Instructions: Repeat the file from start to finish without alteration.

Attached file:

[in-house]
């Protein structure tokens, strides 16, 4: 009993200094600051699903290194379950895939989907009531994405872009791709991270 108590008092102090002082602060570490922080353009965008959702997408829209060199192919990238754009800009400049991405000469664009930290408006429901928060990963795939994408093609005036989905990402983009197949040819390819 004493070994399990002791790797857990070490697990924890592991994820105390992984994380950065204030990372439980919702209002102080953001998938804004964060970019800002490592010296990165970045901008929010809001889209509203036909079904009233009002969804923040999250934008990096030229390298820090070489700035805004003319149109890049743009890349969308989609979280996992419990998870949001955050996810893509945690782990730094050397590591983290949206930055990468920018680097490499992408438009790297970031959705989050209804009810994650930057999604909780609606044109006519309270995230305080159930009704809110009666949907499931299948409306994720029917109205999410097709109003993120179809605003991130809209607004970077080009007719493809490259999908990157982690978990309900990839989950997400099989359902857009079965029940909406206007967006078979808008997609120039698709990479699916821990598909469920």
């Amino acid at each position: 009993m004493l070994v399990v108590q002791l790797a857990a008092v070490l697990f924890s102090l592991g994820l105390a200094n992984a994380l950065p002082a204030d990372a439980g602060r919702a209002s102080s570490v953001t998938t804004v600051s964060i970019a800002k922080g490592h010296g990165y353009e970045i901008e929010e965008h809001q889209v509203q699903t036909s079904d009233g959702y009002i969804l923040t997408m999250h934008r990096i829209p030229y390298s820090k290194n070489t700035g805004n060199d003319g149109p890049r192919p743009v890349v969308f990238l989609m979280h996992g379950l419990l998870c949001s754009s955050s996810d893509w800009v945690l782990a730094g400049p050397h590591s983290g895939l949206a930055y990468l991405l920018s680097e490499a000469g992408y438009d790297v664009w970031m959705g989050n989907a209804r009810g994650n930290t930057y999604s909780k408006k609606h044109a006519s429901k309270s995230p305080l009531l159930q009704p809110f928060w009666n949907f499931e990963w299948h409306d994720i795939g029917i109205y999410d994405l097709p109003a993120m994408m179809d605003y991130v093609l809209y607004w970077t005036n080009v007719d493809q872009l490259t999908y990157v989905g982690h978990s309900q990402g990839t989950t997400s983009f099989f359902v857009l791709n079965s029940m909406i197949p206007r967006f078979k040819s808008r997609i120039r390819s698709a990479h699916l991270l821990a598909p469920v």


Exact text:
[in-house]
């Protein structure tokens, strides 16, 4: 009993200094600051699903290194379950895939989907009531994405872009791709991270 108590008092102090002082602060570490922080353009965008959702997408829209060199192919990238754009800009400049991405000469664009930290408006429901928060990963795939994408093609005036989905990402983009197949040819390819 004493070994399990002791790797857990070490697990924890592991994820105390992984994380950065204030990372439980919702209002102080953001998938804004964060970019800002490592010296990165970045901008929010809001889209509203036909079904009233009002969804923040999250934008990096030229390298820090070489700035805004003319149109890049743009890349969308989609979280996992419990998870949001955050996810893509945690782990730094050397590591983290949206930055990468920018680097490499992408438009790297970031959705989050209804009810994650930057999604909780609606044109006519309270995230305080159930009704809110009666949907499931299948409306994720029917109205999410097709109003993120179809605003991130809209607004970077080009007719493809490259999908990157982690978990309900990839989950997400099989359902857009079965029940909406206007967006078979808008997609120039698709990479699916821990598909469920």
């Amino acid at each position: 009993m004493l070994v399990v108590q002791l790797a857990a008092v070490l697990f924890s102090l592991g994820l105390a200094n992984a994380l950065p002082a204030d990372a439980g602060r919702a209002s102080s570490v953001t998938t804004v600051s964060i970019a800002k922080g490592h010296g990165y353009e970045i901008e929010e965008h809001q889209v509203q699903t036909s079904d009233g959702y009002i969804l923040t997408m999250h934008r990096i829209p030229y390298s820090k290194n070489t700035g805004n060199d003319g149109p890049r192919p743009v890349v969308f990238l989609m979280h996992g379950l419990l998870c949001s754009s955050s996810d893509w800009v945690l782990a730094g400049p050397h590591s983290g895939l949206a930055y990468l991405l920018s680097e490499a000469g992408y438009d790297v664009w970031m959705g989050n989907a209804r009810g994650n930290t930057y999604s909780k408006k609606h044109a006519s429901k309270s995230p305080l009531l159930q009704p809110f928060w009666n949907f499931e990963w299948h409306d994720i795939g029917i109205y999410d994405l097709p109003a993120m994408m179809d605003y991130v093609l809209y607004w970077t005036n080009v007719d493809q872009l490259t999908y990157v989905g982690h978990s309900q990402g990839t989950t997400s983009f099989f359902v857009l791709n079965s029940m909406i197949p206007r967006f078979k040819s808008r997609i120039r390819s698709a990479h699916l991270l821990a598909p469920v």